Why has the New Administration Repealed It?

The new FCC chief, Ajit Pai, has said that the repeal would help level the playing field, citing that the new rules would have benefited “one group of favored companies over another group of disfavored companies.” He vowed to protect consumer privacy through a “consistent and comprehensive framework.” This response did little to reassure advocates of internet privacy rights. A group known as Fight for the Future issued a statement decrying Congress’ move, saying “…they care more about the wishes of the corporations that fund their campaigns than the safety and security of their constituents.” This group has launched a billboard campaign to identify the members of Congress who backed the repeal.

What Can You Do to Safeguard Your Data Online?

Some privacy advocates are recommending that consumers use a virtual private network (VPN) to hide their browsing history and data from internet service providers. A VPN can also mask your location. If you wish to explore this option, be aware that VPNs are linked to service providers, which means it is incumbent on you to find a VPN whose privacy policies match yours. There is software available that also can hide your location and identity. These solutions have their issues, too. Some broadcasters – like Netflix – block VPN users from accessing their content. Software that hides your location and identity might slow your browsing down somewhat.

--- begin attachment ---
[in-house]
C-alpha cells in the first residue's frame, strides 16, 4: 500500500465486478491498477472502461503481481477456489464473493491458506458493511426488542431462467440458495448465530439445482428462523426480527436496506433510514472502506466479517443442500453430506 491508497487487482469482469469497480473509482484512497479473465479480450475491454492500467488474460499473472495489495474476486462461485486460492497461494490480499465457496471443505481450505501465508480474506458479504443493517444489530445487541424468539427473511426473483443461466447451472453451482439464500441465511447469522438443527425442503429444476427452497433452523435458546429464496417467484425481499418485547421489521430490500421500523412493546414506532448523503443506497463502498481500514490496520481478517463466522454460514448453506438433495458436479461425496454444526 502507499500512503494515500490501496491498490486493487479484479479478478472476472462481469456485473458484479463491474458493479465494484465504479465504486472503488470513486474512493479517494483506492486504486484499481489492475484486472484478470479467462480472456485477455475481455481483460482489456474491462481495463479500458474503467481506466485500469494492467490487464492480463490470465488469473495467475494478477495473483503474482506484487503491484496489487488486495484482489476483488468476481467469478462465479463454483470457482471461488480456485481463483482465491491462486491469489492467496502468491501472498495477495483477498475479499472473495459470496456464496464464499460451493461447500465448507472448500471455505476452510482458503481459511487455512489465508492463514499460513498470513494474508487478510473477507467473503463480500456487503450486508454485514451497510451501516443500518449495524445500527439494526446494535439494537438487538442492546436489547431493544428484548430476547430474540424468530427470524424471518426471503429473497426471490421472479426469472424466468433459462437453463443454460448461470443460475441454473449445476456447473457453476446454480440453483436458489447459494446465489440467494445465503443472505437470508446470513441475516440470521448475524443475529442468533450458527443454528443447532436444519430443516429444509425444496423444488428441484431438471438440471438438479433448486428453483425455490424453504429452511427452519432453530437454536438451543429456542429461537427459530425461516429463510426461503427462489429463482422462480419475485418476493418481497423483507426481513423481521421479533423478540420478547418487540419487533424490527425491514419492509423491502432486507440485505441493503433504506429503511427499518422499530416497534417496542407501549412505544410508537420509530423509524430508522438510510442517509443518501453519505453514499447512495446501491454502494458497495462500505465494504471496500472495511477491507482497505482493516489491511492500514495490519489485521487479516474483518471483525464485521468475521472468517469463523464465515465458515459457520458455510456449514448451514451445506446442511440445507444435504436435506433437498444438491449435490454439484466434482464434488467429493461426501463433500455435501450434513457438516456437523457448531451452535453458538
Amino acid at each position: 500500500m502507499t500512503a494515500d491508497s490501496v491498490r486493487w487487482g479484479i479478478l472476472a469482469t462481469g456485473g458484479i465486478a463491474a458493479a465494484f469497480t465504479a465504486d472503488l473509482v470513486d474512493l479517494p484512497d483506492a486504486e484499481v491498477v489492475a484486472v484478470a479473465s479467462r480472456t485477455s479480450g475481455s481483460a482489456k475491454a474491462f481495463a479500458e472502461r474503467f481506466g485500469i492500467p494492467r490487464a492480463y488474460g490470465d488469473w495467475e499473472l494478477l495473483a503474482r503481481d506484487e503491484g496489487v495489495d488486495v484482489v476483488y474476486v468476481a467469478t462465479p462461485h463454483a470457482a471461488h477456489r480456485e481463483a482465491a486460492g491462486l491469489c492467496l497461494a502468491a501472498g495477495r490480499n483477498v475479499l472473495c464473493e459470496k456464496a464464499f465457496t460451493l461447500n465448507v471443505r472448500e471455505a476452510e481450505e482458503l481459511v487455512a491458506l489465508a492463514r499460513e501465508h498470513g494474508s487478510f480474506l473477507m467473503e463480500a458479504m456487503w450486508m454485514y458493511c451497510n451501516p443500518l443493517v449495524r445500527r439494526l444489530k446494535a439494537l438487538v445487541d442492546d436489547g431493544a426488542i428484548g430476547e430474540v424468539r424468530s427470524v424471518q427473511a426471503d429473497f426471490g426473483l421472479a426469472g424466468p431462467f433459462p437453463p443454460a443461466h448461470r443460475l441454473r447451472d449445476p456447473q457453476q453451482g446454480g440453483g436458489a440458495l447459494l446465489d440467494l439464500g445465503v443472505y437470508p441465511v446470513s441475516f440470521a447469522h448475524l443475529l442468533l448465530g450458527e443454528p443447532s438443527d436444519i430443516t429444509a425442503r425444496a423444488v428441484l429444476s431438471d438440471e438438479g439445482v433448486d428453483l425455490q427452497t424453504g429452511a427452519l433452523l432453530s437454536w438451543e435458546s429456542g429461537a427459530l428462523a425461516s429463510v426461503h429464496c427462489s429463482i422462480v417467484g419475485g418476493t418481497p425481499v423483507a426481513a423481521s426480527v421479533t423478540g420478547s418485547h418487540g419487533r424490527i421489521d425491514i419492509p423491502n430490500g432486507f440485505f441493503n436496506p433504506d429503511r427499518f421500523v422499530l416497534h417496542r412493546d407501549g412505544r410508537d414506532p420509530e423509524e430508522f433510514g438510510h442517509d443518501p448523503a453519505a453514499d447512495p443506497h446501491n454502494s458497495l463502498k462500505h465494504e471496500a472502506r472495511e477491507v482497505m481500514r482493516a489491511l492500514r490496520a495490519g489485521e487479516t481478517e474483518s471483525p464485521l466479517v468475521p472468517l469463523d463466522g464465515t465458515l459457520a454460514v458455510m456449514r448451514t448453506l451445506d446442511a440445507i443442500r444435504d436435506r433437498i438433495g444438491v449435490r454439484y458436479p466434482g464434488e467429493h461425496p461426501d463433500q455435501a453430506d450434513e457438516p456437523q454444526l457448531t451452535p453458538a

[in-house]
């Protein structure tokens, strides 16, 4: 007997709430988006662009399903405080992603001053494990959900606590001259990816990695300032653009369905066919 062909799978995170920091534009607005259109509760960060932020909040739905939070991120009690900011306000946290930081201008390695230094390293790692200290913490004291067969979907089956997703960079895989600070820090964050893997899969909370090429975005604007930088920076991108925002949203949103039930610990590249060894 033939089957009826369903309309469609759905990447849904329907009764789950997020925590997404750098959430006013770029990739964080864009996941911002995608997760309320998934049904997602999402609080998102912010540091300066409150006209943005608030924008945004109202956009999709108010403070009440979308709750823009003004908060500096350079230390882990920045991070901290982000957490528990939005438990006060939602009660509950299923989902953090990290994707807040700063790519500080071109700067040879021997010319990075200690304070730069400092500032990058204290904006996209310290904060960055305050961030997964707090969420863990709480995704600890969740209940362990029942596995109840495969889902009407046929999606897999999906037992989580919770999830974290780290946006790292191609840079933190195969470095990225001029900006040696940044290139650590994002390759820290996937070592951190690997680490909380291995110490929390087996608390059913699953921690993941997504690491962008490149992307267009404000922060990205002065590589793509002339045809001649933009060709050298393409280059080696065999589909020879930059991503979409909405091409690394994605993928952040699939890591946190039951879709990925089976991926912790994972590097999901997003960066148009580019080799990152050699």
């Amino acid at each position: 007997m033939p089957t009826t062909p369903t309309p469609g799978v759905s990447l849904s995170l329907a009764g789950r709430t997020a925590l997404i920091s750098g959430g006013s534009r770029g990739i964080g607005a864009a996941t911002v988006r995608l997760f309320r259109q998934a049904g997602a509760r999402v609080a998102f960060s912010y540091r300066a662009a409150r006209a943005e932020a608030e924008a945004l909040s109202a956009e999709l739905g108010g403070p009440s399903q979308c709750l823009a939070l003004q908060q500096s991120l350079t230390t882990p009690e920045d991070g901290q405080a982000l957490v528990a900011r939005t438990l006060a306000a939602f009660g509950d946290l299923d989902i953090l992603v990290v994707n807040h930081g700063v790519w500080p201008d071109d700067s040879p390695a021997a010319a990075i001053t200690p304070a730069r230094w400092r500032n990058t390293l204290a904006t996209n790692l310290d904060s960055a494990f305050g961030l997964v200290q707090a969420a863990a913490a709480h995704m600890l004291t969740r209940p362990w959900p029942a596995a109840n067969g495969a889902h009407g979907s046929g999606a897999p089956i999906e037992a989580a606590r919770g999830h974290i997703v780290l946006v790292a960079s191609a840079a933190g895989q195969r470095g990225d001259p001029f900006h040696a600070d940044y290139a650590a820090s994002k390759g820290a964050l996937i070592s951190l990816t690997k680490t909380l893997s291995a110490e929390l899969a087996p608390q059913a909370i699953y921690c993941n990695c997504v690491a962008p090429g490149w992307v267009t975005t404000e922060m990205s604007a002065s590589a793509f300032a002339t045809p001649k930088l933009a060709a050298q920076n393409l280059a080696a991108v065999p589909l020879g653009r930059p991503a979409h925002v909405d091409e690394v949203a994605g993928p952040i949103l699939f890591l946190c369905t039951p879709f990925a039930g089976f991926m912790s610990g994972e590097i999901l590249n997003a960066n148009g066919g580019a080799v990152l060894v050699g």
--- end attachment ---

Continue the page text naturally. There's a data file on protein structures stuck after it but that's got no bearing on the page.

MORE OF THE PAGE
Internet privacy has been a hot issue for some time. These latest moves are likely to keep the topic in the headlines in the months ahead.